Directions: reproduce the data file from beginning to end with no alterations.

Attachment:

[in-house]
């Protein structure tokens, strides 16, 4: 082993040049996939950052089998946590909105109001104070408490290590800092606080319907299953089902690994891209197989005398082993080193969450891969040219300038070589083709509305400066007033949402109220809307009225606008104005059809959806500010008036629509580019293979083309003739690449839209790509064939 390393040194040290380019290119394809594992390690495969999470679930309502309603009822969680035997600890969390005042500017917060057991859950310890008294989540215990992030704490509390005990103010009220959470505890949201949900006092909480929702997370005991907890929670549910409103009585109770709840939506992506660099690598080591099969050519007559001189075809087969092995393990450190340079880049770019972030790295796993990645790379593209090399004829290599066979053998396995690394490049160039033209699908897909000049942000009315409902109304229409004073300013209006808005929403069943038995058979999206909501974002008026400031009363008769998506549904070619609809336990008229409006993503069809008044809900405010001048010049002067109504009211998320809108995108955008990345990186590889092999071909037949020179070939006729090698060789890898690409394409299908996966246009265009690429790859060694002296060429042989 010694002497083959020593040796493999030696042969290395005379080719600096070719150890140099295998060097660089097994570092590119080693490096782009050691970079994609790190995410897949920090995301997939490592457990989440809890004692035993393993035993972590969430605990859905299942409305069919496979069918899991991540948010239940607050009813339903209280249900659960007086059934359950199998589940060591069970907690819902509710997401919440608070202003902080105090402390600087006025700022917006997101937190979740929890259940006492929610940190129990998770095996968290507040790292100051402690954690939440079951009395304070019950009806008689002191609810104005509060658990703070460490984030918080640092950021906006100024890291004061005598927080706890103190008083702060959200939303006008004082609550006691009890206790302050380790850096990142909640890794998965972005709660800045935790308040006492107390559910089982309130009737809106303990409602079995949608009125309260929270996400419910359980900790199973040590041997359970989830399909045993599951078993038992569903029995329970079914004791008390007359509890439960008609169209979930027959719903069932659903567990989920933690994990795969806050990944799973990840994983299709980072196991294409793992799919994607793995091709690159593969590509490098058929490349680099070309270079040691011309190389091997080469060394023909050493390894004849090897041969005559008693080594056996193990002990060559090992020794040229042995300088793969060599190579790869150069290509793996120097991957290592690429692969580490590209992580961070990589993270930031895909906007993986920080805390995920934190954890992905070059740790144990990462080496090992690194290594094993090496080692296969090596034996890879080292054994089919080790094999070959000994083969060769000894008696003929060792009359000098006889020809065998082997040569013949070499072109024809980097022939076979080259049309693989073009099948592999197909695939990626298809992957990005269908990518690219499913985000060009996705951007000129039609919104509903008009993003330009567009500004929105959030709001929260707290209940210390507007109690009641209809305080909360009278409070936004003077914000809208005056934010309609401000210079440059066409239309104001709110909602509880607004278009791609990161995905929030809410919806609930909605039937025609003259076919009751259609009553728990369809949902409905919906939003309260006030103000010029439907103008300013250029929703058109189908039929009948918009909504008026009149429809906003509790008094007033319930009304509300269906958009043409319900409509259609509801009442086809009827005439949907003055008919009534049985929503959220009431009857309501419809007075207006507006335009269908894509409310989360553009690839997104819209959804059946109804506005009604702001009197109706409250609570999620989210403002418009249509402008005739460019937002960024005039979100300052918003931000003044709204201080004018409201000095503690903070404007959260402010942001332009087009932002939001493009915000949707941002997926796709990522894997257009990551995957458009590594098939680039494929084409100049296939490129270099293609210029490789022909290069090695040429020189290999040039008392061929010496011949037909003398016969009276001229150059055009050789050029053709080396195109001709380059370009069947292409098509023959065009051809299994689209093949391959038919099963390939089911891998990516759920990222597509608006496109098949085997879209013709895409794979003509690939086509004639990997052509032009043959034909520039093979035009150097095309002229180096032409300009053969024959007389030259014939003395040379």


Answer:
[in-house]
């Protein structure tokens, strides 16, 4: 082993040049996939950052089998946590909105109001104070408490290590800092606080319907299953089902690994891209197989005398082993080193969450891969040219300038070589083709509305400066007033949402109220809307009225606008104005059809959806500010008036629509580019293979083309003739690449839209790509064939 390393040194040290380019290119394809594992390690495969999470679930309502309603009822969680035997600890969390005042500017917060057991859950310890008294989540215990992030704490509390005990103010009220959470505890949201949900006092909480929702997370005991907890929670549910409103009585109770709840939506992506660099690598080591099969050519007559001189075809087969092995393990450190340079880049770019972030790295796993990645790379593209090399004829290599066979053998396995690394490049160039033209699908897909000049942000009315409902109304229409004073300013209006808005929403069943038995058979999206909501974002008026400031009363008769998506549904070619609809336990008229409006993503069809008044809900405010001048010049002067109504009211998320809108995108955008990345990186590889092999071909037949020179070939006729090698060789890898690409394409299908996966246009265009690429790859060694002296060429042989 010694002497083959020593040796493999030696042969290395005379080719600096070719150890140099295998060097660089097994570092590119080693490096782009050691970079994609790190995410897949920090995301997939490592457990989440809890004692035993393993035993972590969430605990859905299942409305069919496979069918899991991540948010239940607050009813339903209280249900659960007086059934359950199998589940060591069970907690819902509710997401919440608070202003902080105090402390600087006025700022917006997101937190979740929890259940006492929610940190129990998770095996968290507040790292100051402690954690939440079951009395304070019950009806008689002191609810104005509060658990703070460490984030918080640092950021906006100024890291004061005598927080706890103190008083702060959200939303006008004082609550006691009890206790302050380790850096990142909640890794998965972005709660800045935790308040006492107390559910089982309130009737809106303990409602079995949608009125309260929270996400419910359980900790199973040590041997359970989830399909045993599951078993038992569903029995329970079914004791008390007359509890439960008609169209979930027959719903069932659903567990989920933690994990795969806050990944799973990840994983299709980072196991294409793992799919994607793995091709690159593969590509490098058929490349680099070309270079040691011309190389091997080469060394023909050493390894004849090897041969005559008693080594056996193990002990060559090992020794040229042995300088793969060599190579790869150069290509793996120097991957290592690429692969580490590209992580961070990589993270930031895909906007993986920080805390995920934190954890992905070059740790144990990462080496090992690194290594094993090496080692296969090596034996890879080292054994089919080790094999070959000994083969060769000894008696003929060792009359000098006889020809065998082997040569013949070499072109024809980097022939076979080259049309693989073009099948592999197909695939990626298809992957990005269908990518690219499913985000060009996705951007000129039609919104509903008009993003330009567009500004929105959030709001929260707290209940210390507007109690009641209809305080909360009278409070936004003077914000809208005056934010309609401000210079440059066409239309104001709110909602509880607004278009791609990161995905929030809410919806609930909605039937025609003259076919009751259609009553728990369809949902409905919906939003309260006030103000010029439907103008300013250029929703058109189908039929009948918009909504008026009149429809906003509790008094007033319930009304509300269906958009043409319900409509259609509801009442086809009827005439949907003055008919009534049985929503959220009431009857309501419809007075207006507006335009269908894509409310989360553009690839997104819209959804059946109804506005009604702001009197109706409250609570999620989210403002418009249509402008005739460019937002960024005039979100300052918003931000003044709204201080004018409201000095503690903070404007959260402010942001332009087009932002939001493009915000949707941002997926796709990522894997257009990551995957458009590594098939680039494929084409100049296939490129270099293609210029490789022909290069090695040429020189290999040039008392061929010496011949037909003398016969009276001229150059055009050789050029053709080396195109001709380059370009069947292409098509023959065009051809299994689209093949391959038919099963390939089911891998990516759920990222597509608006496109098949085997879209013709895409794979003509690939086509004639990997052509032009043959034909520039093979035009150097095309002229180096032409300009053969024959007389030259014939003395040379």